adjective, sav·vi·er, sav·vi·est.
verb (used with or without object), sav·vied, sav·vy·ing.
Origin of savvy
Examples from the Web for savvier
Contemporary Examples of savvier
I'll just say this: A savvier me would have invested in gold and prepper stocks five years ago.The Right-Wing Money Model
January 7, 2013
There is a savvier way to go about it—they can exercise their power of the purse without risking default.To Solve Debt Crisis, GOP Should Put Obama on a Reward Program
December 25, 2012
And a few of the savvier, more entrepreneurial bloggers turned their own sites into more robust media outlets.Netroots Bloggers Mark 10th Birthday in Decline and Struggling for Survival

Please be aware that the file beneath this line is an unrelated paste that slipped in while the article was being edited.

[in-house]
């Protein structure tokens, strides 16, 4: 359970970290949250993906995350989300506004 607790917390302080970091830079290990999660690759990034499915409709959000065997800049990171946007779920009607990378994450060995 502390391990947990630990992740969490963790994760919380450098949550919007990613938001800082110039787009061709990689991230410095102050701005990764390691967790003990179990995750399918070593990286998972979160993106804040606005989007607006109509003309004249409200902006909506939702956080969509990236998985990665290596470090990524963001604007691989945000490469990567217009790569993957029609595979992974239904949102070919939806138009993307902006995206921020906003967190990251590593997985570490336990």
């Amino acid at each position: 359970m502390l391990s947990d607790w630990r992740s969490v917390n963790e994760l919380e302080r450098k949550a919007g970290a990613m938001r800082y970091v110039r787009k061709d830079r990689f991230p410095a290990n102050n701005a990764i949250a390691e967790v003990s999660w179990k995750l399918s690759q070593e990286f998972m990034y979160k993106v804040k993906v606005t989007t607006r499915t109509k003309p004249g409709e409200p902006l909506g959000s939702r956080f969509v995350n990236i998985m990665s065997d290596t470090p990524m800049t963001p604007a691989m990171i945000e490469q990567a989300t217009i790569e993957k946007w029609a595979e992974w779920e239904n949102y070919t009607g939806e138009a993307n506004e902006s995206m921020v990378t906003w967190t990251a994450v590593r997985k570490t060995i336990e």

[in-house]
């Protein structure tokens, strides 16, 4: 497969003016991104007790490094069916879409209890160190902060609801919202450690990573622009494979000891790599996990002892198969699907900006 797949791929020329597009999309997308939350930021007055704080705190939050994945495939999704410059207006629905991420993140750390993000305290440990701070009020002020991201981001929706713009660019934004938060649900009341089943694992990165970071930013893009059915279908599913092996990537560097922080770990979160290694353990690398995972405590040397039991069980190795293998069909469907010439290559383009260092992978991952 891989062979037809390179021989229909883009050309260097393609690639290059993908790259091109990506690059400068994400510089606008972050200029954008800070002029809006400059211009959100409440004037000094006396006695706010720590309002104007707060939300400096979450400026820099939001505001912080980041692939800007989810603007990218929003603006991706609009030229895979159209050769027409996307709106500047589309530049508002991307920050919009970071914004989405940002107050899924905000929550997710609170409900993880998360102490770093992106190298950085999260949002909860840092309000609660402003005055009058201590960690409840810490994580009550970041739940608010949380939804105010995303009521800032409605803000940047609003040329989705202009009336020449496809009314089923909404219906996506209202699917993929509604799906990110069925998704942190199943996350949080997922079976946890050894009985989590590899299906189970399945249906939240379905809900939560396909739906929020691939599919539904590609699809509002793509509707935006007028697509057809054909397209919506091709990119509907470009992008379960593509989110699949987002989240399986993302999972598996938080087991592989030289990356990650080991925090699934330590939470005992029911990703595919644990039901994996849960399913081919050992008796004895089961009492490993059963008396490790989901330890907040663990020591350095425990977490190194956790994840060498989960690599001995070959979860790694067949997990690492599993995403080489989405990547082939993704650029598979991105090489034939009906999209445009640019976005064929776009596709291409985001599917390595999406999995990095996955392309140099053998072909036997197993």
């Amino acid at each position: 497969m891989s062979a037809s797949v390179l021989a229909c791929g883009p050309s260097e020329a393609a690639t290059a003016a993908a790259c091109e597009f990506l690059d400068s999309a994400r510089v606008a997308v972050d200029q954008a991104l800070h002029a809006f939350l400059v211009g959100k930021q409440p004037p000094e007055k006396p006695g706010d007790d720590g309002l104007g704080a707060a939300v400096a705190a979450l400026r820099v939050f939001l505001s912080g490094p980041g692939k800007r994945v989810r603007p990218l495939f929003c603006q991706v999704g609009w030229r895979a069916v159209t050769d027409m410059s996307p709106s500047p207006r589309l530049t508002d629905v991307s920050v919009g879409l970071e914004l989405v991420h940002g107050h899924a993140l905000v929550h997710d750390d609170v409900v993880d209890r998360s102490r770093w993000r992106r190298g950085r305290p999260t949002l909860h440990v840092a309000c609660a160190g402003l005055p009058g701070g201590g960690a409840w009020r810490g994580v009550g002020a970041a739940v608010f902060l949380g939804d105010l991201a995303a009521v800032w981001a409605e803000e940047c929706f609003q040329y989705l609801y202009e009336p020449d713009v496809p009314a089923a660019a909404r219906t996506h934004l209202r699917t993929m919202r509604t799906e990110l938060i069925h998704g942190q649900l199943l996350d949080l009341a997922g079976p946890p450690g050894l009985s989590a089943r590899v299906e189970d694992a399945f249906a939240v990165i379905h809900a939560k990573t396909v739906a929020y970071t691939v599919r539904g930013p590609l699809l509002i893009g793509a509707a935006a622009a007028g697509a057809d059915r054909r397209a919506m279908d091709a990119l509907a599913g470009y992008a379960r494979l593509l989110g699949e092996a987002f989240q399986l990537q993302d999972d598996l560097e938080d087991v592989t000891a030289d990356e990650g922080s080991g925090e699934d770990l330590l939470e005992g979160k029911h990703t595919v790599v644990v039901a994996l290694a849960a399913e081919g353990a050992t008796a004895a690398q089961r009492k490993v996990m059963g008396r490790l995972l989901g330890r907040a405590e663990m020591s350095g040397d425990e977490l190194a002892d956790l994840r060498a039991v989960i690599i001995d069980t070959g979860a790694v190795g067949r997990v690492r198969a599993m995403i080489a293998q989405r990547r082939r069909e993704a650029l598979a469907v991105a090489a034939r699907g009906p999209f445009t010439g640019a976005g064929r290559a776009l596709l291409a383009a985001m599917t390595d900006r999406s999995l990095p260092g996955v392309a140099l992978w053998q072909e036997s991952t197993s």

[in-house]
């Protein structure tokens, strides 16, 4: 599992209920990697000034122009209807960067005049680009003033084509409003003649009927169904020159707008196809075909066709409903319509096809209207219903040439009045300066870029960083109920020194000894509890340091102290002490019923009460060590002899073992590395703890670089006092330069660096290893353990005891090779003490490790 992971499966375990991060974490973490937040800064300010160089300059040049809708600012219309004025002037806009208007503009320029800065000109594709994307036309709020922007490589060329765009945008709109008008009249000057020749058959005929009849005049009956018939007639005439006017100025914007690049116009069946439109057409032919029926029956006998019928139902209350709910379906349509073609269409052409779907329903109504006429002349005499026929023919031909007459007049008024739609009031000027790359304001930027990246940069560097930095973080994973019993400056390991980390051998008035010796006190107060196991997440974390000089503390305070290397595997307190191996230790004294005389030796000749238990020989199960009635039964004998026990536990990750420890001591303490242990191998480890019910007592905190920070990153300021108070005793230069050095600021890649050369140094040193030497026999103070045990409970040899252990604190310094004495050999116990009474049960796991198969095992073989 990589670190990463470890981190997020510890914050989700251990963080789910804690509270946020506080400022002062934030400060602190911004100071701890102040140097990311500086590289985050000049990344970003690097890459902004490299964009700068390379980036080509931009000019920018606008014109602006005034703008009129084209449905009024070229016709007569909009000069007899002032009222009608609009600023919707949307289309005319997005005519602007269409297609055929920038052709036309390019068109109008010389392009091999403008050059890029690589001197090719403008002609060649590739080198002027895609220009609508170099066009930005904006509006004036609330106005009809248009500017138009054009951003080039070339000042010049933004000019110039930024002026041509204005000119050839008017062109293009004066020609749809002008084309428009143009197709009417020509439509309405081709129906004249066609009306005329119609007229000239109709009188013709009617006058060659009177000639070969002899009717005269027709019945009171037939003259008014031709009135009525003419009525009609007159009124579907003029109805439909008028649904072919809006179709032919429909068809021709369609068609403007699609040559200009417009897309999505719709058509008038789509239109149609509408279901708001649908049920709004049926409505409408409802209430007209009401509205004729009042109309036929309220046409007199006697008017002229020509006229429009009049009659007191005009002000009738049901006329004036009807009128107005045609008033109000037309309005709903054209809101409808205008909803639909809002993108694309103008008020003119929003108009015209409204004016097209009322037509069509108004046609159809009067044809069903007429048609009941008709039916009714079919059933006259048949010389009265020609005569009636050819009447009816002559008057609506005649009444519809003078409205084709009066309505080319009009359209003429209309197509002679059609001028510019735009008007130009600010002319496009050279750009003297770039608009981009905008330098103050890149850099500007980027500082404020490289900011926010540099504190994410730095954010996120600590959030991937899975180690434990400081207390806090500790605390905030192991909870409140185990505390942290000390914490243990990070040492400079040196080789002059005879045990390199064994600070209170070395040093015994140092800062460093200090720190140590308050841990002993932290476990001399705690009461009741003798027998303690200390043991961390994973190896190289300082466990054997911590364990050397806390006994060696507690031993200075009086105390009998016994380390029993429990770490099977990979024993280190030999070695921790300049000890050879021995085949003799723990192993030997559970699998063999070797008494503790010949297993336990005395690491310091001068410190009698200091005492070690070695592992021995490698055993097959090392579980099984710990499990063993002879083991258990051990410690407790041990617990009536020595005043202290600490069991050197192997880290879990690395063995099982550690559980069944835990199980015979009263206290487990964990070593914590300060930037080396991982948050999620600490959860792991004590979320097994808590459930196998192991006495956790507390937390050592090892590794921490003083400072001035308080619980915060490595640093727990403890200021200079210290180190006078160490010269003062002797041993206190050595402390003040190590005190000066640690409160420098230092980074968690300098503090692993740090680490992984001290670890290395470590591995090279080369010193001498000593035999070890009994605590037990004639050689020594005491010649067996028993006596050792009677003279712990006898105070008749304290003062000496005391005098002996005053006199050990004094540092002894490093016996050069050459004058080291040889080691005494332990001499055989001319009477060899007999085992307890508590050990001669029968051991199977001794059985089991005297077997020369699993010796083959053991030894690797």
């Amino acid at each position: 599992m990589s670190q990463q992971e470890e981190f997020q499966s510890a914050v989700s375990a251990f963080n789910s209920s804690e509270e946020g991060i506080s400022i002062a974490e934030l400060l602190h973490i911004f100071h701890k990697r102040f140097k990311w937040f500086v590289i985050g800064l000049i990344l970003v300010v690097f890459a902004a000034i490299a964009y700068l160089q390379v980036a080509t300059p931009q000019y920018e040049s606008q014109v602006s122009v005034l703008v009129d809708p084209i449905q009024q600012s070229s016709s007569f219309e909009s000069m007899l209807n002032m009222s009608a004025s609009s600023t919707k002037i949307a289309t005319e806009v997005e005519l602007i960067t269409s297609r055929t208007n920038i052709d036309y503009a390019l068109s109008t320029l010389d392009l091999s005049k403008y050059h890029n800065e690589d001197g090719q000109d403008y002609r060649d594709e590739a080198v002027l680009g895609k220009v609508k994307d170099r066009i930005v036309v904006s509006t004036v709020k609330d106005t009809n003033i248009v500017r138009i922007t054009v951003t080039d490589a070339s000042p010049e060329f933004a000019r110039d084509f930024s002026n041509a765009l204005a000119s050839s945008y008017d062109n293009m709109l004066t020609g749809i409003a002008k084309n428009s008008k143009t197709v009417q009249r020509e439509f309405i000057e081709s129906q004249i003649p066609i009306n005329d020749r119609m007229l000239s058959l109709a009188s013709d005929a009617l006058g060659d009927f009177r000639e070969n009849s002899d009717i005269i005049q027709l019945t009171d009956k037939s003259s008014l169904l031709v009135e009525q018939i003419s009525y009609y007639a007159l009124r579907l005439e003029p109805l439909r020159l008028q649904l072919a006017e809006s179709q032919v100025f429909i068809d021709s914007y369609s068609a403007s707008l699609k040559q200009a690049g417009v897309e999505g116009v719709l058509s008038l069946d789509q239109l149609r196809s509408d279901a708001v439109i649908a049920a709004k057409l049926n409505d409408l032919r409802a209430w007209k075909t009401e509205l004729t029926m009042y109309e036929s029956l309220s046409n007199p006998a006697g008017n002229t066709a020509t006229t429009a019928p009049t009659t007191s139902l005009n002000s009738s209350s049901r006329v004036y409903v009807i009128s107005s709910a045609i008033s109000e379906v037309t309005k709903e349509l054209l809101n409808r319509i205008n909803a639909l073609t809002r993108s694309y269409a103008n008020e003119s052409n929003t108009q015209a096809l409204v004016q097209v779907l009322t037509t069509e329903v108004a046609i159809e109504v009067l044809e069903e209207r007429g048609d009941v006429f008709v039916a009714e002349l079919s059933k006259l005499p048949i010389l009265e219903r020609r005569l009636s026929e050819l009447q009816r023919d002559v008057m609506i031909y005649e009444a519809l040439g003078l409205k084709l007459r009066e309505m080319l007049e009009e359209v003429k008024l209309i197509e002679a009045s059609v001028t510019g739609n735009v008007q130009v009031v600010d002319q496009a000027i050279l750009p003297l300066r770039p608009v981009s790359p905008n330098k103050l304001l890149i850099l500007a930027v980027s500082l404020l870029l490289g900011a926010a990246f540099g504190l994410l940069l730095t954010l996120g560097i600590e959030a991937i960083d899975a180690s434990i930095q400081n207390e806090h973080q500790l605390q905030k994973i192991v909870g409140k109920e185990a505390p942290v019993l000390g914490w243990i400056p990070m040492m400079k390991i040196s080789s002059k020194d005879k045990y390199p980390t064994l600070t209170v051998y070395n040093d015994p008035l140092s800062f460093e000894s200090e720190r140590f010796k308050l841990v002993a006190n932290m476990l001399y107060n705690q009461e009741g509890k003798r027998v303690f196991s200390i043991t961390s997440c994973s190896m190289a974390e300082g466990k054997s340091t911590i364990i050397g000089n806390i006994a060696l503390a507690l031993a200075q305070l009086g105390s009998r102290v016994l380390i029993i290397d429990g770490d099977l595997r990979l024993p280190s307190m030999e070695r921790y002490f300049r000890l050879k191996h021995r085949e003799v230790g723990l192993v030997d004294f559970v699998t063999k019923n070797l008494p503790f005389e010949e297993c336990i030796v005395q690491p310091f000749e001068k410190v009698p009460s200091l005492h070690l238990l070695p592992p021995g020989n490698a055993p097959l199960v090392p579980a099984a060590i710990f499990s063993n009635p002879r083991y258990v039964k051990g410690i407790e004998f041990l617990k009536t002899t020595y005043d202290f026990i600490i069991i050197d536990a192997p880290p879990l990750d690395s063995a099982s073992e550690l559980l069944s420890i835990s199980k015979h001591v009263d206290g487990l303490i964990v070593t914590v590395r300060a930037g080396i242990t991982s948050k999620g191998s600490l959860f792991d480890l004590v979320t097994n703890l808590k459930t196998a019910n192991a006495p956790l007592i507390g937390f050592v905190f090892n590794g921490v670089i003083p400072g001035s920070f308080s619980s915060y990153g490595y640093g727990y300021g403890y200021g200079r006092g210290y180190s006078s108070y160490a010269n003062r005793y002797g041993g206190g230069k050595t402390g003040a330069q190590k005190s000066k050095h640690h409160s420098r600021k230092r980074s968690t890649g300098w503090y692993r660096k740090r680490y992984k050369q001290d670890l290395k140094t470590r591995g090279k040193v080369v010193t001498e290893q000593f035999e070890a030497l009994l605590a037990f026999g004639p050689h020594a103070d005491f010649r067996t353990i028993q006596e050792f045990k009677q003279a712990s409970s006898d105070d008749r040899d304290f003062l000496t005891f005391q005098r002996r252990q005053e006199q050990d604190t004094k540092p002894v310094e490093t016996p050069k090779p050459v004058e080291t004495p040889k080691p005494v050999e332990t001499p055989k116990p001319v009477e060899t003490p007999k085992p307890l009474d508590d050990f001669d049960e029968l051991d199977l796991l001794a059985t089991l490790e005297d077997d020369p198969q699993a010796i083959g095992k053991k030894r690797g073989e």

October 24, 2012
In taking on the governor of California, Palin foolishly launched a rivalry with a smarter, savvier version of herself.The Palin-Schwarzenegger Smackdown
December 22, 2009
verb -vies, -vying or -vied
adjective -vier or -viest
Word Origin for savvy
1785, "practical sense, intelligence;" also a verb, "to know, to understand;" West Indies pidgin borrowing of French savez(-vous)? "do you know?" or Spanish sabe (usted) "you know," both from Vulgar Latin *sapere, from Latin sapere "be wise, be knowing" (see sapient). The adjective is first recorded 1905, from the noun. Related: Savvily; savviness.